The First Steps
So it's official -- you are getting a divorce. Wait, don't head straight for the couch with bonbons and a box of tissues. Now is not the time to fall apart; it's a time to step up to the plate and take control of your situation, effectively managing your divorce and transforming yourself through this transition. You have to take care of business and, in the coming months, there will be plenty of time to take care of yourself, too. Here's what you need to do first:
Put on Your CEO Hat
When you said "I do," you agreed to manage your partnership through thick and thin, in sickness and in health. Now is the "sick" part. Your relationship broke and must be severed, and your attitude and involvement can determine whether this will happen smoothly or be a rough ride. Make a commitment from the onset to be the CEO of your divorce process and actively manage all components, regardless of your partner's reactions or strategy.
Get Your Files in Order
As soon as divorce becomes a possibility, it is critical to make sure you have copies of all important financial and legal documents from your marriage (credit card bills, bank statements, investment reports, deeds, loan papers, etc.). You may also want to hire professional property evaluators to get an idea of your partnership's total value. In addition, take the time to sit down and document all the important information regarding your partnership and its demise. This will make your initial meeting with an attorney smoother and more cost-effective. Buy a notebook and start keeping a journal of all calls and activities related to your divorce.
Use the Internet, local legal associations, the library and other divorcees to educate yourself about the divorce laws and process in your state. You have multiple options for dissolving your marriage, and you must know the pros and cons of each. Don't stumble into an attorney's office oblivious to how the system works. Take time to beef up your mental library. The Equality in Marriage web site is a great place to start.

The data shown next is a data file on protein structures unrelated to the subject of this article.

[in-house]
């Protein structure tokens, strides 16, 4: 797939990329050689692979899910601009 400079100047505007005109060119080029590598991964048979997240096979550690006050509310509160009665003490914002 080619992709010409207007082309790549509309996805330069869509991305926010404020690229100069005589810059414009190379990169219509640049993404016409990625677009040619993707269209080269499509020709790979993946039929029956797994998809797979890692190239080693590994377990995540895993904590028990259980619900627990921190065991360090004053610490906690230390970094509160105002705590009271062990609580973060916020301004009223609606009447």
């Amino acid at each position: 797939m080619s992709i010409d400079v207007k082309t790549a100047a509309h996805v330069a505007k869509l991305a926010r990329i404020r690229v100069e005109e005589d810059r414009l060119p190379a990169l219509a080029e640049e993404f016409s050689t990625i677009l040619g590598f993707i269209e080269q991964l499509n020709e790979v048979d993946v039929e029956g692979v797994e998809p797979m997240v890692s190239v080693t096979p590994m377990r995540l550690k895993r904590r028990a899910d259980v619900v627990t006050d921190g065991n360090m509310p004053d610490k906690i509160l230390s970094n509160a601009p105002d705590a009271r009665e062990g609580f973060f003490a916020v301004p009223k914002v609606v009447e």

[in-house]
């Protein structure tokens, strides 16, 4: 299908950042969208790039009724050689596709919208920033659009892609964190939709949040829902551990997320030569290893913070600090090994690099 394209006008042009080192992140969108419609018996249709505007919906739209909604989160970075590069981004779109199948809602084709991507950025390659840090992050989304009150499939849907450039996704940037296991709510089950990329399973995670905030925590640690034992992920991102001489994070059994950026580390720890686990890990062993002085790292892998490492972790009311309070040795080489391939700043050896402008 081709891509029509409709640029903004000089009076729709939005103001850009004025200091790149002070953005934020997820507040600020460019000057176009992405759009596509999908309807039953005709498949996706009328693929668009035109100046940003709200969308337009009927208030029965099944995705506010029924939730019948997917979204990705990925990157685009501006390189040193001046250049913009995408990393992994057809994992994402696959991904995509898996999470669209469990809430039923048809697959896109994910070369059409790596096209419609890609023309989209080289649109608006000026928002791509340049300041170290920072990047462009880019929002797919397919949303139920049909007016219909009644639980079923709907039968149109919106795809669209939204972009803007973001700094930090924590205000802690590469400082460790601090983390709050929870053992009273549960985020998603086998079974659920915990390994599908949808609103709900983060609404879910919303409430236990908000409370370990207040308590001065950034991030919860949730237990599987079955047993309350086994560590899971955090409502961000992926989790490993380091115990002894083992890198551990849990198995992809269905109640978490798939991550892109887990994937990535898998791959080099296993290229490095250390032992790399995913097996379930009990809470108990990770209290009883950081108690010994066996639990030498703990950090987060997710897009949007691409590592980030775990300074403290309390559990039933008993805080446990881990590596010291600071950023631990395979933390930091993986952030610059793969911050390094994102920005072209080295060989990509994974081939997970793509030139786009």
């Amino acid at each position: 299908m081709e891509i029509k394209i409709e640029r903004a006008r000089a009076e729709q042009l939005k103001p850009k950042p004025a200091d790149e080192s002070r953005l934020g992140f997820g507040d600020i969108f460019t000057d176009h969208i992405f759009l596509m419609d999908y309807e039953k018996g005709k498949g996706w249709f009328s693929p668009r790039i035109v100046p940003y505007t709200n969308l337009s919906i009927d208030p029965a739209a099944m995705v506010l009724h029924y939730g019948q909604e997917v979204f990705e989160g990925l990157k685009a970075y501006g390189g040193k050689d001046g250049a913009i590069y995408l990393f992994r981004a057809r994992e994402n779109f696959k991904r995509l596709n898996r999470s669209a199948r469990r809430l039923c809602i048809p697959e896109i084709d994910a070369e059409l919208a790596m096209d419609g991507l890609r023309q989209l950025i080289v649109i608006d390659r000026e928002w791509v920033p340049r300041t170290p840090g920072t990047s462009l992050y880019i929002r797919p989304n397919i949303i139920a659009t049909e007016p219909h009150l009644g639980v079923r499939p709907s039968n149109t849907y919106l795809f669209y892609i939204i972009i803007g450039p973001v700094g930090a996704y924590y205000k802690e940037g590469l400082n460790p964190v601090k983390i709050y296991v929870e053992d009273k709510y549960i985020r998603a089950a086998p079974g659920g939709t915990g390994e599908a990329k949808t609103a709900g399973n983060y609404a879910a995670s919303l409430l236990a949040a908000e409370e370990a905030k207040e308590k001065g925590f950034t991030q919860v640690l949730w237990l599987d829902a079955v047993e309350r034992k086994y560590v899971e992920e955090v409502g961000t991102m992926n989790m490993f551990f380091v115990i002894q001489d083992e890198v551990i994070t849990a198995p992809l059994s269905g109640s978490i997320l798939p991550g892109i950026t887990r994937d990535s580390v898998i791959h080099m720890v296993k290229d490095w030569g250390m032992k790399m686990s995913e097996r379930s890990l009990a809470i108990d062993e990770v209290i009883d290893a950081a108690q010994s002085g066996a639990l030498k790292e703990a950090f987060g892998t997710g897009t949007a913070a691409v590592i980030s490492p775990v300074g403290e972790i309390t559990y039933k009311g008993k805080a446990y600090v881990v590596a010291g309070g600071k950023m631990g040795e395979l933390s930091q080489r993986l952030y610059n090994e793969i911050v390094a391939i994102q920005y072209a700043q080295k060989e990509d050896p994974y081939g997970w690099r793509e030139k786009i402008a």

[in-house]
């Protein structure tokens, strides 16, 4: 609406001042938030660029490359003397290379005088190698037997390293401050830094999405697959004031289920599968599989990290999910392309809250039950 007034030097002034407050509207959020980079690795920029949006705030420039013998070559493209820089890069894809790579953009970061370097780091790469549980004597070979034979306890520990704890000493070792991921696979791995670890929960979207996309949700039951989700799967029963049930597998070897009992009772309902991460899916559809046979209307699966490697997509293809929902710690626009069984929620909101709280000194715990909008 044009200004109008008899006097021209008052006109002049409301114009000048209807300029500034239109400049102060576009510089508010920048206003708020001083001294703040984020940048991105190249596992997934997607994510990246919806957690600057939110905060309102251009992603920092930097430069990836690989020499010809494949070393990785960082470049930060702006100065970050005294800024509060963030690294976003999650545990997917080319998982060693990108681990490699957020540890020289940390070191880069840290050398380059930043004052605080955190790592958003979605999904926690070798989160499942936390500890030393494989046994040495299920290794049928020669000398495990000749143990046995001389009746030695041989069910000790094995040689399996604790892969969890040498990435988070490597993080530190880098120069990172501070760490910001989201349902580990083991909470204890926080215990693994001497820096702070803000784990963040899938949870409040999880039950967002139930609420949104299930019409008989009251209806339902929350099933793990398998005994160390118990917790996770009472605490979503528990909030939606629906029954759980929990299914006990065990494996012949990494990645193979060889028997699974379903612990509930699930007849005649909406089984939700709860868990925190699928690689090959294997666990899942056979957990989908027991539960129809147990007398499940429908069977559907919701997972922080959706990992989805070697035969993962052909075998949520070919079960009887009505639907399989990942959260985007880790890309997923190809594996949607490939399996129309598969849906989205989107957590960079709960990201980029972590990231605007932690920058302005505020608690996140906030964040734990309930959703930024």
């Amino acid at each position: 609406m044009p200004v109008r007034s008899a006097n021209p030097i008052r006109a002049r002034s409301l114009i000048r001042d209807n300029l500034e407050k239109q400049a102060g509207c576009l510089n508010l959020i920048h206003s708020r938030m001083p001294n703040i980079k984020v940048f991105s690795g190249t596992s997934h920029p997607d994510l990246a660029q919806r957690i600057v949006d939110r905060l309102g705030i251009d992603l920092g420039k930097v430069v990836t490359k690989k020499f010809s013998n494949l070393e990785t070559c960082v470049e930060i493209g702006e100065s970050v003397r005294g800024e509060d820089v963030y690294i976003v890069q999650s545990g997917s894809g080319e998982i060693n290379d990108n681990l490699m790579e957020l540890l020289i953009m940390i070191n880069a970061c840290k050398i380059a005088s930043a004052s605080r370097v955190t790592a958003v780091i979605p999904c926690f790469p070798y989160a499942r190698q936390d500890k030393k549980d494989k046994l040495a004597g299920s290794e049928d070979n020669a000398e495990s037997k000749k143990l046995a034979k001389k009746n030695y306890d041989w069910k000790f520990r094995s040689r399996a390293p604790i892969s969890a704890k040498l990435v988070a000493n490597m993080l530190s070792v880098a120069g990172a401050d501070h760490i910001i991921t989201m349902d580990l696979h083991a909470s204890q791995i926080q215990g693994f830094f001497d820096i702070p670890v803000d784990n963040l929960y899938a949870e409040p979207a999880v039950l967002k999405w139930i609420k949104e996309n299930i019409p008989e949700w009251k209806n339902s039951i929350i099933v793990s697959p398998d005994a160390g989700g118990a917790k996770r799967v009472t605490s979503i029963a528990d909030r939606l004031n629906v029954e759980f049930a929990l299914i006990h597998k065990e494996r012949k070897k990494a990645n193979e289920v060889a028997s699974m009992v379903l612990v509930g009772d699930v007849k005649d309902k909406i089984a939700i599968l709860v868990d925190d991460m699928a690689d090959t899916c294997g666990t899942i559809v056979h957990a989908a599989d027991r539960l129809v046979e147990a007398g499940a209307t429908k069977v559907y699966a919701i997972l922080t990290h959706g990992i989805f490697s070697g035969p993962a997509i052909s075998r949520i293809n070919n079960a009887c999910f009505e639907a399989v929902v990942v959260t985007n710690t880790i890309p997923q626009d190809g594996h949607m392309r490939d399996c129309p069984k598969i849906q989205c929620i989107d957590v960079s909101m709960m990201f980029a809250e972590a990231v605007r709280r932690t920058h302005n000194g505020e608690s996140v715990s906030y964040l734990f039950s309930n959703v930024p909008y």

Keep Emotions in Check
There is bound to be a great deal of anger, resentment, loneliness and fear associated with your divorce. During the "business" part of this process, make sure you take the time to acknowledge those feelings and take care of yourself. Use your support network of family and friends. Seek professional help if necessary. But make sure the decisions about your process are being made with knowledge and dignity, not with your emotions. Focus on wrapping up this chapter, and don't make any major life decisions while the wounds are still fresh.
Start Recruiting Your Team
Now that your CEO hat is on, your files are in order and you've educated yourself, it's time to start building a team. Referrals from friends or acquaintances are a good way to choose a reliable lawyer. You can also call your local bar association for recommendations. Thoroughly interview any counsel supporting your divorce, be prepared for every meeting and come out of every consultation with a clear list of action items and deadlines. When choosing a lawyer, pay particular attention to how long they have practiced marital law in your state. Make sure that their personality and views are aligned with the factors involved in your case. If you think your spouse is going to be a tough opponent, ask your counsel about his or her experience in the courtroom and with appeals. Fees for lawyers vary but are usually between $100 and $200 an hour. Some lawyers provide the initial consultation at no cost. Make sure that you ask in advance for an estimate of total fees for the process and understand how you will be billed. Once you've selected an attorney, don't let your case become a secondary priority. Effective managers of a divorce realize they need legal -- and possibly financial -- support, but don't defer ownership of the process to these individuals. Always stay closely involved.
Educating men and women on the importance of equality in marriage and divorce, www.equalityinmarriage.org